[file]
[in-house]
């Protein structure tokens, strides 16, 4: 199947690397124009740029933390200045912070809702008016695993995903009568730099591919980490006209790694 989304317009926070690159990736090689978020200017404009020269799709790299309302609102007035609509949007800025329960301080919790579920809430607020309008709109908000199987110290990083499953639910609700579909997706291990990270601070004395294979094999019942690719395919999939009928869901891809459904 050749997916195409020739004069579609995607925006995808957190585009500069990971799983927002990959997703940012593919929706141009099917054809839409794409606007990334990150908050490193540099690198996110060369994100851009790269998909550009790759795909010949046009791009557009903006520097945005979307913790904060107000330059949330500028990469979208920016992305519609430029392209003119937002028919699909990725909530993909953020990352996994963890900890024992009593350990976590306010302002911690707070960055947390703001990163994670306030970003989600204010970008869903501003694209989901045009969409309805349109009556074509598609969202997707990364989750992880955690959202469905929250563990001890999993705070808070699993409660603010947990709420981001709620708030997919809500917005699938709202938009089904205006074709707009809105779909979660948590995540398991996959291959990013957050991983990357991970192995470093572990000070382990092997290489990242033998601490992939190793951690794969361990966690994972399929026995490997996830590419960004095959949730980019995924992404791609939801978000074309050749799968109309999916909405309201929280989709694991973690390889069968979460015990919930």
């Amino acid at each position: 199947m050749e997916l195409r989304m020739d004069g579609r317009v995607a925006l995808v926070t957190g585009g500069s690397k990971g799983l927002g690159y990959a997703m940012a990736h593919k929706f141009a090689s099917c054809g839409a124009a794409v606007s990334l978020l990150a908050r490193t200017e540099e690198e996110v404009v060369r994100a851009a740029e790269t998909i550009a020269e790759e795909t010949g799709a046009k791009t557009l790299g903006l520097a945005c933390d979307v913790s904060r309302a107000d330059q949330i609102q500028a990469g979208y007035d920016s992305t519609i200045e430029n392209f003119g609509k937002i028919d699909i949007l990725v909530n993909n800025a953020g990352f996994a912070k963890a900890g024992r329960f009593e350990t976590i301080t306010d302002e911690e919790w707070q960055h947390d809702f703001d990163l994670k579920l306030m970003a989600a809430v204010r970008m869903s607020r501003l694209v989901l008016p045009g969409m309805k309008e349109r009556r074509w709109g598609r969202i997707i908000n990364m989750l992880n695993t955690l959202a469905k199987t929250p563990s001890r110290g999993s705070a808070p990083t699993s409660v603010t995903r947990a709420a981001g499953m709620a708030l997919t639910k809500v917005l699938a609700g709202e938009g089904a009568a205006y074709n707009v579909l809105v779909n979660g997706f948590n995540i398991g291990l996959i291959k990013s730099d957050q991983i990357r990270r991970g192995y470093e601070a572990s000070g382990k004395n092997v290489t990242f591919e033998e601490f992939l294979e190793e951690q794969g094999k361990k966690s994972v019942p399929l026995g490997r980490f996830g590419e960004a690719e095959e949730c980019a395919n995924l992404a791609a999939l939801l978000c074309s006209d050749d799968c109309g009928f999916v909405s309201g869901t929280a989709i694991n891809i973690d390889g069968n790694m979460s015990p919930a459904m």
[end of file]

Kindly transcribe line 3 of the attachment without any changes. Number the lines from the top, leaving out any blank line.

């Amino acid at each position: 199947m050749e997916l195409r989304m020739d004069g579609r317009v995607a925006l995808v926070t957190g585009g500069s690397k990971g799983l927002g690159y990959a997703m940012a990736h593919k929706f141009a090689s099917c054809g839409a124009a794409v606007s990334l978020l990150a908050r490193t200017e540099e690198e996110v404009v060369r994100a851009a740029e790269t998909i550009a020269e790759e795909t010949g799709a046009k791009t557009l790299g903006l520097a945005c933390d979307v913790s904060r309302a107000d330059q949330i609102q500028a990469g979208y007035d920016s992305t519609i200045e430029n392209f003119g609509k937002i028919d699909i949007l990725v909530n993909n800025a953020g990352f996994a912070k963890a900890g024992r329960f009593e350990t976590i301080t306010d302002e911690e919790w707070q960055h947390d809702f703001d990163l994670k579920l306030m970003a989600a809430v204010r970008m869903s607020r501003l694209v989901l008016p045009g969409m309805k309008e349109r009556r074509w709109g598609r969202i997707i908000n990364m989750l992880n695993t955690l959202a469905k199987t929250p563990s001890r110290g999993s705070a808070p990083t699993s409660v603010t995903r947990a709420a981001g499953m709620a708030l997919t639910k809500v917005l699938a609700g709202e938009g089904a009568a205006y074709n707009v579909l809105v779909n979660g997706f948590n995540i398991g291990l996959i291959k990013s730099d957050q991983i990357r990270r991970g192995y470093e601070a572990s000070g382990k004395n092997v290489t990242f591919e033998e601490f992939l294979e190793e951690q794969g094999k361990k966690s994972v019942p399929l026995g490997r980490f996830g590419e960004a690719e095959e949730c980019a395919n995924l992404a791609a999939l939801l978000c074309s006209d050749d799968c109309g009928f999916v909405s309201g869901t929280a989709i694991n891809i973690d390889g069968n790694m979460s015990p919930a459904m």